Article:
(It is one of my great failings that I have a hard time remembering people’s names and faces, and I personally understand how hurtful it is to get this wrong. I spend a lot of time trying to remember and also humbly apologizing for my inability to connect faces and names.)
“The more you give away the richer you are.” Squamish culture is a reciprocal gift giving culture, and in giving away possessions, names, and power, one humbles oneself and open oneself to be able to receive from others. Those who hold on to their possessions and hoard them are unable to receive gifts from others. In my own spiritual practice, emptying is a key practice, to become open to receiving. To receive, first, you must give and that is a powerful leadership lesson.
Prepare seriously for important work. When leaders are appointed to lead in ceremony, they are blanketed with a mountain goat wool blanket to protect their heart and given a headband made of cedar to focus their mind so they can act purely, kindly, and with the purpose of the work in mind. Witnesses are appointed for any kind of important work and are given the job of reporting the story of what happened in as much detail as possible. In my own facilitation practice, these are the practices of hosting and harvesting. Preparation for hard work is essential, and perhaps this is an obvious teaching, but in a rushed world, when we can zoom from one meeting to another, it is critical to create time to prepare ourselves well to host and harvest important moments.
“The weaver’s job is to create a pure space for your people to stand on.” I have left the most profound teaching for last, as this speaks so powerfully to the work I have done for years trying to understand the role of space and containers in my facilitation and strategic leadership practice. The blankets that Chepxímiya weaves are both for the protection of the heart, but also to lay down on the floor of the longhouse so that people may stand on them as they are appointed to their witnessing roles or given their new names. The blanket creates a pure space, a container that is open to potential and clear of anything that holds back the person in fulfilling their duties, It is both a physical purity and a spiritual purity that is represented. The image of the leader as a facilitator and as a weaver is powerful; creating a lifegiving context for action; providing the conditions of material and relational capacity for a person to live out their purpose for their family and community and territory; to trust a person to act while keeping them connected to all that is important. This is really the gift of these teachings.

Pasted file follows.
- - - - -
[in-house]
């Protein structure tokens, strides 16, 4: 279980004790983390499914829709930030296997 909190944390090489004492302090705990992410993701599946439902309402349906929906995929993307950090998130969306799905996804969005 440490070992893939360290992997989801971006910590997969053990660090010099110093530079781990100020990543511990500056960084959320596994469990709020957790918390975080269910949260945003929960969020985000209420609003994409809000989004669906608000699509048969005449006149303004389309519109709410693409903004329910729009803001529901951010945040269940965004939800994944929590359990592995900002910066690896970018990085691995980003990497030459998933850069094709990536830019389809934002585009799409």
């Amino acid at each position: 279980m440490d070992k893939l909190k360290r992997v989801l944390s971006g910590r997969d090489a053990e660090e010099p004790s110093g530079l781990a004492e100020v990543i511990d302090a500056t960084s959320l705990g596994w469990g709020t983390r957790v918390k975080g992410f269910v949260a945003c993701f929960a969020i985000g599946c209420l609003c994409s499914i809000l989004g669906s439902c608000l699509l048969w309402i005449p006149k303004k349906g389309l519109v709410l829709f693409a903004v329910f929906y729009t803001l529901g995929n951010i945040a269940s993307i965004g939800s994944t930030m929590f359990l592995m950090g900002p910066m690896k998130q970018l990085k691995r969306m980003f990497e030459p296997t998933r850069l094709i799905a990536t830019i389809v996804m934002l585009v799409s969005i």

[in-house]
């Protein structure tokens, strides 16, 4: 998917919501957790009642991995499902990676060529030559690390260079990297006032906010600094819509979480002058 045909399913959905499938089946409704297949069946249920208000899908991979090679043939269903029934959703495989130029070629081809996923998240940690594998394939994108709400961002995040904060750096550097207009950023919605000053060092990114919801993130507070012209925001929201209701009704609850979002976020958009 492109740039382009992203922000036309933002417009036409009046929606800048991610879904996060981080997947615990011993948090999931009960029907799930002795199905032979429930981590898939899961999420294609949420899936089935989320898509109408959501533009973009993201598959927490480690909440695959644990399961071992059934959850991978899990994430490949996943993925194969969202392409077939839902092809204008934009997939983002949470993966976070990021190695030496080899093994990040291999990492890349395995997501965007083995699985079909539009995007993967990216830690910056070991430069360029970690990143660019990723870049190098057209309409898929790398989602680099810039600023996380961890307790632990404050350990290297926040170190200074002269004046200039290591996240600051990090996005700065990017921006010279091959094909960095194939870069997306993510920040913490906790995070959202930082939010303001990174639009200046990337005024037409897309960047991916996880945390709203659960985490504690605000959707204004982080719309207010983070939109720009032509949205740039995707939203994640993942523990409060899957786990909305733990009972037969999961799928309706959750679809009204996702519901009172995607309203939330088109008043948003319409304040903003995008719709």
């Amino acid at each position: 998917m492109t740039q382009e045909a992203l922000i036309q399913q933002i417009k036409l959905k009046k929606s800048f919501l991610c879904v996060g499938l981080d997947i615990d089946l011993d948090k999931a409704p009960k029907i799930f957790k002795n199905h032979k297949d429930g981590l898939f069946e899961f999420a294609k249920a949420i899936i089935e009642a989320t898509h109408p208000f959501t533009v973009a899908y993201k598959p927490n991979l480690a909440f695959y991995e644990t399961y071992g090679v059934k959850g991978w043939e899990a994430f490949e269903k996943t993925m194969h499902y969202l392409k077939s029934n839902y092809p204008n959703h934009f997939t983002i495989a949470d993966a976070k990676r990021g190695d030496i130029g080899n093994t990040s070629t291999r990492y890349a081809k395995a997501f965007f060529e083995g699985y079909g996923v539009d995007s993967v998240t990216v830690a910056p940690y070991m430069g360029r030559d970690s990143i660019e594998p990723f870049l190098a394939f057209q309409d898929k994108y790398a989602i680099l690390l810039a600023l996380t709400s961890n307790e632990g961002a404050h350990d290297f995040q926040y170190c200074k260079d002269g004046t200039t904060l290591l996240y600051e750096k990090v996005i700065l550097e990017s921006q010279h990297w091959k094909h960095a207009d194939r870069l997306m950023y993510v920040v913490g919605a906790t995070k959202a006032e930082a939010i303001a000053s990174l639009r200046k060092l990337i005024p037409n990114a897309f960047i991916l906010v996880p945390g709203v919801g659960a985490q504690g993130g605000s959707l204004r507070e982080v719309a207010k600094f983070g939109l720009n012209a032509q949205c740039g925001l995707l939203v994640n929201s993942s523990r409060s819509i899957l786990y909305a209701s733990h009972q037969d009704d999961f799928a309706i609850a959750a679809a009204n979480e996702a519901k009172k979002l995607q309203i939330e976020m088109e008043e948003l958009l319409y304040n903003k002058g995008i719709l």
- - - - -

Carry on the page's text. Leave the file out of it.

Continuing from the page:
Mi tel’nexw is a powerful leadership journey. As a person who lives within Skwxwu7mesh Temix, this journey has given me some deep insight into what is HERE, into the traditions that are soaked into the land in which I live. It helps me better understand Squamish practice and tradition and gives me lenses for reflection on my own leadership the concepts that I teach others. You too can go on this journey, and the next course starts on November 3.
I lift my hands up to Skwetsímeltxw, Lloyd, Ta7táliya, Chepxímiya and Ta7táliya-men for this offering, for their generosity and their beautiful work. Chen kw’enmantumi!
I have really appreciated your writings about this leadership journey. I am in the US, on the east coast in Maine. The native people here are Passamaquoddy, Penobscot, Micmac and Maliseet. Their territories extend across the US-Canadian border. As I understand their practices, in less depth than your experience here, they share some basic views and values, tho not with potlatch. A book I have loved for years is CEREMONY IS LIFE ITSELF by a Wampanoag elder who has been active in cross cultural work for decades. One of the things I remember is that he says that life is either holding ceremonies or preparing for them. (My paraphrase and I hope I do him justice. And I can say his name but can’t write it!) We have so much to learn on so many levels from these people who have been so marginalized and disregarded when not brutalized and robbed.
This journey you describe is a powerful offering. I’m tempted, tho thinking I should focus my energies on connecting more intentionally with my east coast native neighbors. Thank you again.
Thank you dear Chris. Grateful for these posts